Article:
May // Mental Health Awareness Month

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"The opposite of love is indifference"

Of the many, many things I've learned this year, mental health awareness is by far the most important. 

Like most people, I was always aware of mental health concerns—I know the basics of Bipolar disorder, I've seen the commercials for depression medication, and read about suicide in books or in the news; however, it's never been a huge concern in my life. The closest I've come to the topic is scrolling through eating disorder recovery accounts on Instagram.

Instagram was my introduction to the terror a brain can unleash on a body. I saw how mental illness can slink in and wreak havoc on a person's health and happiness, tear apart families, destroy a life. 

The reason I'm finally talking about it, is because everyone else is finally talking about it. Mental health issues have been highly stigmatized in the past. They were the topics of scary movies and folktales, but otherwise swept under the rug and not acknowledged. Tell me, how does that help? Yeah, it doesn't. 

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Lately though, I've started to notice a shift in that toxic mindset. People are talking, people are reaching out, raising awareness, telling their own raw stories. At my university there's been multiple efforts to improve mental health. The athletic department launched the campaign #TalkToMe to encourage students to be open about their struggles. They also started a video-challenge to complete a four-person pushup to represent the statistic that one in four people suffer from mental illness. In addition, the Marquette's newspaper, the Wire, is in the midst of a huge project called Break The Silence, including articles, meetings, and speakers to bring awareness and to combat the epidemic of adolescent suicides.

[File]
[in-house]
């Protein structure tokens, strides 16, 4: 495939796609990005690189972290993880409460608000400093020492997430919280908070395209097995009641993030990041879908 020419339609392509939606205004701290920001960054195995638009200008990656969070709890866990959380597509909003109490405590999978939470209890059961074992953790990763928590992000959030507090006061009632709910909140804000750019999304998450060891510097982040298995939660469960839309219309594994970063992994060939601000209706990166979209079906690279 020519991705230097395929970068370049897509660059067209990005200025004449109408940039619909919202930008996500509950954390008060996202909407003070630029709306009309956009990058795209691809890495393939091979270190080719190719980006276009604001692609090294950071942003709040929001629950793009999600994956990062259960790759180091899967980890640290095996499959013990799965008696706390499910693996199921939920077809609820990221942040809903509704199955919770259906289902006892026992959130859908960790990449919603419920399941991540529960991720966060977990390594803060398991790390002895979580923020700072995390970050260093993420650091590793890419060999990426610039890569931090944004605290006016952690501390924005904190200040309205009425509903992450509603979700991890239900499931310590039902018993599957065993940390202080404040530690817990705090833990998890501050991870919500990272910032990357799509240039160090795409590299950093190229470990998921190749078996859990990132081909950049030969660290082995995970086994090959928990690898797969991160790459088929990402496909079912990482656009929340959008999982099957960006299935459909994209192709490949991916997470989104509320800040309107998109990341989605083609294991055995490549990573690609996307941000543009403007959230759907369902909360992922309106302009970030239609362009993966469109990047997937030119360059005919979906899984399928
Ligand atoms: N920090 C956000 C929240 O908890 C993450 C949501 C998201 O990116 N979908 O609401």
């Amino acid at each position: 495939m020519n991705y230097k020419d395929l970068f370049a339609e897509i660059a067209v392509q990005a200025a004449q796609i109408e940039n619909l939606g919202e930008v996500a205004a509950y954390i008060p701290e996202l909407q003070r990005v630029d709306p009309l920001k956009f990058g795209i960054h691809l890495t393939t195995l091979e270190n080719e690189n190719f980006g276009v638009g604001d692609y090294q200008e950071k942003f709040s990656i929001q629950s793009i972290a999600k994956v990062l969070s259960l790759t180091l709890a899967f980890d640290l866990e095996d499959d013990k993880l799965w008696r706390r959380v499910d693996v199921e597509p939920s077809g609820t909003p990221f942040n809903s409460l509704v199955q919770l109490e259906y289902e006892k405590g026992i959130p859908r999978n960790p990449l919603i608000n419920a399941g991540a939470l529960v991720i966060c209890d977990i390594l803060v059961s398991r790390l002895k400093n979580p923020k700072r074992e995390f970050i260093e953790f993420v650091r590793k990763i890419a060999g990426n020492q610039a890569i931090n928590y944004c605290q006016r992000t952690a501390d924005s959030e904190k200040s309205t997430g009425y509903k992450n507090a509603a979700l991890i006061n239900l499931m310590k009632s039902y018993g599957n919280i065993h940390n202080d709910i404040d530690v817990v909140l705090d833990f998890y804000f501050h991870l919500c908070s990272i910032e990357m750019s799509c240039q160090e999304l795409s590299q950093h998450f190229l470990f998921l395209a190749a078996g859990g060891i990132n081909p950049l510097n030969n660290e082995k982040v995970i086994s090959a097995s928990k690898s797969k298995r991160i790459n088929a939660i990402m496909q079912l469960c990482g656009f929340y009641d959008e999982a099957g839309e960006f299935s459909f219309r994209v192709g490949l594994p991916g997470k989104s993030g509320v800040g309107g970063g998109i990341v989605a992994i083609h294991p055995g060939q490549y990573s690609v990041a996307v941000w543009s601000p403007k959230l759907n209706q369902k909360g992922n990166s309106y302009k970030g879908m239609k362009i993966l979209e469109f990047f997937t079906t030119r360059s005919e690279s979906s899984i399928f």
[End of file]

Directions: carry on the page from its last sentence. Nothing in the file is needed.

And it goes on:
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On a level much bigger than the university, mental illness is being openly discussed in TV shows like 13 Reasons Why. Now, whether or not the show does a good job of representing depression and suicide, (many people are firmly in the "NO" camp) maybe any publicity is good publicity? Maybe not, but either way the show has definitely brought some serious issues into the public eye and opened up a conversation—which is what is most needed.

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When people feel free to talk about their struggles without judgement, it is empowering. When people feel listened to, when their feelings are validated, they are more likely to seek help. This social shift can save lives. That's how important this is. 

A word about mental illness—

Mental illness is NOT a body type. It is not a bad day, or eating your m&m's in order of the rainbow. It's not "oh she's just antisocial" or "he just wants attention." It is an illness just like a sinus infection, just like arthritis, just like cancer; and it deserves to be treated as so. 

A chemical imbalance in the brain (the cause of many mental illnesses) cannot be healed by advice alone. No matter how well-meaning the delivery is of your "just look on the bright side" or "just try to eat normally," it's not helpful. Please keep it to yourself. 

Mental illness needs to be acknowledged and fought against, and awareness is the first step. I hope this post encourages you to do some research, donate to the cause, volunteer, or just make an effort to be more understanding. I hope we as a society are on the path to ending the stigma that shrouds mental illness, and I hope that we make strides this month to support everyone that it touches.